The Book of Mormon tells the story of a lost tribe of Israelites who migrated to America about 600 B.C. and who became the ancestors of the American Indians. After his resurrection, Christ came to America to visit these people, and to establish his church among them. The members of the original church were wiped out in a tribal war in A.D. 385, but the last survivor, Moroni, managed before his death to hide the golden plates on which their history was recorded. The book ends with a prophecy that the true church of Christ would someday be restored in America by a group of "latter-day saints," who would correct the doctrinal errors of the other churches and restore the communal life of the New Testament Christians.
The Book of Mormon caused a sensation along the frontier, and Smith soon found himself with a fairly large body of disciples and a much larger body of enemies. His disciples called him "the Prophet" and themselves "the Latter-day Saints."1 In 1831 Smith established the first Mormon community at Kirtland, Ohio. It began with one hundred fifty settlers and quickly grew to more than one thousand. In the same year, Smith visited Jackson County, Missouri, and founded a Mormon community near the present site of Independence, Missouri.
Pastors and members of old-line Protestant churches looked upon the new movement with horror. They held the Bible in great reverence, and felt that Smith and his followers were committing the worst kind of blasphemy in depicting the Book of Mormon as an addition to the Holy Scriptures. Persecution of the Mormons began almost immediately. Within a few years they had been driven out of Missouri by armed vigilantes, aided in some instances by the state militia. The refugees from Missouri joined forces with Smith’s following from Ohio to found a town named Nauvoo in Illinois. Smith was its mayor as well as its spiritual header, and it quickly grew into a larger and thriving city. But public hostility toward the Mormons was further inflamed by reports that polygamy was being practiced in Nauvoo; in 1844 the governor of Illinois sent the militia into Nauvoo. Smith was arrested, and taken to the nearby city of Carthage, where the militia permitted a mob to storm the jail and lynch him on June 27, 1844.
The mantle of the martyred Prophet passed to Brigham Young, a Vermont house-painter who proved to be one of the greatest leaders ever produced on the American frontier. Young decided that the only way Mormons could avoid persecution was to go to a land so bleak and unpromising that no one else would want it. He found what be was looking for in the valley of the Great Salt Lake in Utah (then a part of Mexico), and in 1847 he led the first Mormon pioneers in the grueling overland trek to Utah. Thousands of Mormon families followed during the next thirty years, suffering incredible hardships. Many walked every foot of the way, pushing their meager belongings in handcarts. Hundreds died along the way, and hundreds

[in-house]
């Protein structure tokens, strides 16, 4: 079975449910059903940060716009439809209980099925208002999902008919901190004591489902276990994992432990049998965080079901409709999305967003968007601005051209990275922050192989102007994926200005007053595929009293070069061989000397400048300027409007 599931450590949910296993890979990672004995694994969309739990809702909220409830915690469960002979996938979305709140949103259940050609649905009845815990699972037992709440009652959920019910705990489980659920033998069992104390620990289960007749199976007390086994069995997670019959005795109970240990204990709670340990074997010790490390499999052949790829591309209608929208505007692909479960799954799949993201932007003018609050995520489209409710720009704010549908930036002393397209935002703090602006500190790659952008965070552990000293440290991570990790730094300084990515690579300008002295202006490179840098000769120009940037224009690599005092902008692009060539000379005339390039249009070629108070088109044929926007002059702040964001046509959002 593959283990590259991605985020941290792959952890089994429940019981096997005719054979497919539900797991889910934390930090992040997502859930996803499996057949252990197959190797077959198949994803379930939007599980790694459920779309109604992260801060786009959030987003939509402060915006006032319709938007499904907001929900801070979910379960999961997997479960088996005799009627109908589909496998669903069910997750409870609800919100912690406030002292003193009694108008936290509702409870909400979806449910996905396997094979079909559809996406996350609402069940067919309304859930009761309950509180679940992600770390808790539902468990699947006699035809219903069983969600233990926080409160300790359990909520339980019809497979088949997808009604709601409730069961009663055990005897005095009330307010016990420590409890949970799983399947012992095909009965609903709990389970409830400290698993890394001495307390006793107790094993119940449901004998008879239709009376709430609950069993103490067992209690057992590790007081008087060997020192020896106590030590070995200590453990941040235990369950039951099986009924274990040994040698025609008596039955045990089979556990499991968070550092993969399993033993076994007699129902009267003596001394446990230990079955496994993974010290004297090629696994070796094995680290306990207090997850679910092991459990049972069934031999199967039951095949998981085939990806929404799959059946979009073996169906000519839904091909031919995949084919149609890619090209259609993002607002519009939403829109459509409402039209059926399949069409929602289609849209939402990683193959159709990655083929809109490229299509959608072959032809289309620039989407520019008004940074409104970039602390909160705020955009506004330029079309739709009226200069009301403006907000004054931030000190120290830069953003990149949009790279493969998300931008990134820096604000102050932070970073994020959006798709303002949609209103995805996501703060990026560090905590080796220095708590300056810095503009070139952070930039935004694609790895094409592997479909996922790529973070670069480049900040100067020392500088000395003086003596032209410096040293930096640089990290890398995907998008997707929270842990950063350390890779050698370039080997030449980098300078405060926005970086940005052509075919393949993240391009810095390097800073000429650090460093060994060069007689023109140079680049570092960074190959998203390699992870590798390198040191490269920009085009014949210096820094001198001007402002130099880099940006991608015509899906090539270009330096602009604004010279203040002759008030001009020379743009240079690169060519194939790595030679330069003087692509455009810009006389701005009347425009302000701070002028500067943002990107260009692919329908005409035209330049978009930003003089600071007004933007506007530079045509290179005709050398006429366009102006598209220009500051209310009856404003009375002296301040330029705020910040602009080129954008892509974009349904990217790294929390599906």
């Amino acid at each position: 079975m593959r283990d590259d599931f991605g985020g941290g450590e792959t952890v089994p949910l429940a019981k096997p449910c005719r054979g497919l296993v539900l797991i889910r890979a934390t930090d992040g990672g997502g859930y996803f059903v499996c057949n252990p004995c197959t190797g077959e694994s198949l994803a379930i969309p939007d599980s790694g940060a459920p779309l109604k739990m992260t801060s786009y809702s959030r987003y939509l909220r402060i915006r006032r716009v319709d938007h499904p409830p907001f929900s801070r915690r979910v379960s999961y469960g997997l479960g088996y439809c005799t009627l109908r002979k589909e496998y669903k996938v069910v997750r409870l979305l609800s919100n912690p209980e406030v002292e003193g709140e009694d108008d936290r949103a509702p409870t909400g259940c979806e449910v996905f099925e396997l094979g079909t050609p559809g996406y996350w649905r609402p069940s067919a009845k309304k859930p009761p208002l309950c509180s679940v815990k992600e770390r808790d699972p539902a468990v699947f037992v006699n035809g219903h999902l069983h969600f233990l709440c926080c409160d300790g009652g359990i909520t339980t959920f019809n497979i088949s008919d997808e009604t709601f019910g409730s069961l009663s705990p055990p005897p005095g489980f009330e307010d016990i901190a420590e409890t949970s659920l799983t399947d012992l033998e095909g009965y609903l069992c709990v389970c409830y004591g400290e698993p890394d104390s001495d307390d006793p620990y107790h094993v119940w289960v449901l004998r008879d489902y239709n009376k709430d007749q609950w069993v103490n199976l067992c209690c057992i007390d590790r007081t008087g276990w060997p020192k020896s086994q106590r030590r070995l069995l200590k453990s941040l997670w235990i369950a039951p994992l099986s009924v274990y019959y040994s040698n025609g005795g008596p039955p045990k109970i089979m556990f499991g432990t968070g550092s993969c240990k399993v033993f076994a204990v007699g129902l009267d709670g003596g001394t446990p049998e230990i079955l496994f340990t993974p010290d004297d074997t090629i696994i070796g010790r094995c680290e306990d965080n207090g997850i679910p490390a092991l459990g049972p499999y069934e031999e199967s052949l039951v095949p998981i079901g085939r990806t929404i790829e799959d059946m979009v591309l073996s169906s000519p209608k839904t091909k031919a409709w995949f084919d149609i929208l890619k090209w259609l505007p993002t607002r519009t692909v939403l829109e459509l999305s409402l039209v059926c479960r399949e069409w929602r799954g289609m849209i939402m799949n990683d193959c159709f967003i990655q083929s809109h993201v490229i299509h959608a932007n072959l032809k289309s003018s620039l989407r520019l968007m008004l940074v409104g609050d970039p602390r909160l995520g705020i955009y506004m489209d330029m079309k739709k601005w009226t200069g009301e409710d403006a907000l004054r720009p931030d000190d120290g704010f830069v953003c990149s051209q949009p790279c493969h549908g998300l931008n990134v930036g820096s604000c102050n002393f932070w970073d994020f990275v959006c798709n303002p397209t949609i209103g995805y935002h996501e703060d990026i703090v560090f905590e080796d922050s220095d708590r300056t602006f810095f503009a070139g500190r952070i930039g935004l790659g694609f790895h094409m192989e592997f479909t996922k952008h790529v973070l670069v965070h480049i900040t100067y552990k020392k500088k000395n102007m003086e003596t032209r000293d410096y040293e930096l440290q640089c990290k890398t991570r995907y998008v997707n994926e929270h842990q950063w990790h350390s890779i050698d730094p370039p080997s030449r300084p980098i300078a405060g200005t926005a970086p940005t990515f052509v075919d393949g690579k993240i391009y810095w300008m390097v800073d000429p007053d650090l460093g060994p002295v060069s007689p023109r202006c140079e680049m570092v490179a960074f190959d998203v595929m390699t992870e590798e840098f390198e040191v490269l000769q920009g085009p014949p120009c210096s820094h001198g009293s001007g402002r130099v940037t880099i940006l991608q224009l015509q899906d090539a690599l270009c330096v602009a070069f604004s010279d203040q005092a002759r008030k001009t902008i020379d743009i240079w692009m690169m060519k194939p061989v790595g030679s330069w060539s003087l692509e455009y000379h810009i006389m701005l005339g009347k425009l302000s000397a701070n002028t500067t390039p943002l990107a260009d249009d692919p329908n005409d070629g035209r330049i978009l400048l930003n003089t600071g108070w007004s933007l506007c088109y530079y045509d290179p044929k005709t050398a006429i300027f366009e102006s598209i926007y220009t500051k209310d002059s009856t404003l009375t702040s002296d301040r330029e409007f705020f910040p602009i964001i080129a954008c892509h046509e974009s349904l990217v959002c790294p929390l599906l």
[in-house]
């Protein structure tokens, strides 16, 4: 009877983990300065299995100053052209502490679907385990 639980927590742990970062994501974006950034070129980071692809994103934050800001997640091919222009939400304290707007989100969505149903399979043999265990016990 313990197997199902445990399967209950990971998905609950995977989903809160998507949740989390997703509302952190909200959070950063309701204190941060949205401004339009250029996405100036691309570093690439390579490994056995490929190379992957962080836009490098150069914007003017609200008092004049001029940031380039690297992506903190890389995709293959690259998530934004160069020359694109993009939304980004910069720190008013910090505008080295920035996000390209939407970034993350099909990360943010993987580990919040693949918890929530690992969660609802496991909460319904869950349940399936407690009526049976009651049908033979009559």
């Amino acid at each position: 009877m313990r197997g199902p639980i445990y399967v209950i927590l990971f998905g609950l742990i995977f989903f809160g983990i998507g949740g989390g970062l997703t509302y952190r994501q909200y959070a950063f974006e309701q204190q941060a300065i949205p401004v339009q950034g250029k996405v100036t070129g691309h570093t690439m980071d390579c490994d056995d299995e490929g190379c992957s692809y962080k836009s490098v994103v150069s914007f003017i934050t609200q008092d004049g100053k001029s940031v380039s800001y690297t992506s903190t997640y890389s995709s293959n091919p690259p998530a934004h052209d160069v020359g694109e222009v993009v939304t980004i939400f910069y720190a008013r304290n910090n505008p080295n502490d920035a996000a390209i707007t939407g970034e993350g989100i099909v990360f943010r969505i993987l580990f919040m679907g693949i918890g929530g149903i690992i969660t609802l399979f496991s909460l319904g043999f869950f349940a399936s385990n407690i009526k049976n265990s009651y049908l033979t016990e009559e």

more did not survive the first winter of settlement in as harsh and inhospitable an environment as was ever selected for colonization.
Merely to have survived the rigors of their new home would be a tribute to the hardiness of the Mormon pioneers. But they did more than survive. Bearing one another’s burdens in a close bond of community fellowship, and fired with the zealous faith that persecution always seems to produce, the Mormons turned the Utah desert into one of the most fertile and prosperous lands on earth. It is fashionable today for outsiders to raise eyebrows at the vast wealth of the Mormon Church — and it is one of the richest institutions in the world, with huge holdings
in agriculture, transportation, real estate, and other industries — but it should never be forgotten that the Mormons made their fortune the hard way. And if much of the community’s wealth was held in the name of the Church, that was a natural result of a historical situation in which the Church was the center of business, educational, and social as well as religious life.
The Polygamy Issue
But moving to Utah did not end the Mormons’ persecution. After the Mexican War in 1848, Utah became a United States territory. At first the federal government left the Mormons to manage their own affairs, with Young as territorial govern or. But the polygamy issue became a political football in the East, and to appease Protestants (who seem to be able to work up a greater pitch of fanaticism where sex is concerned than on any other subject) the government sent troops into Utah in 1857 to depose Young as governor. The Civil War gave the Mormons a respite from federal harassment. By 1887, however, the anti-Mormon bigots were in business again, and Congress passed a law disenfranchising all Mormon votes and confiscating all church properties.
In 1890 the Mormons finally made peace with the Guardians of Morality in Washington by outlawing the teaching and practice of plural marriage. Restoration of church property and Mormon voting rights followed, and in 1896 Utah was finally admitted to the Union as a state.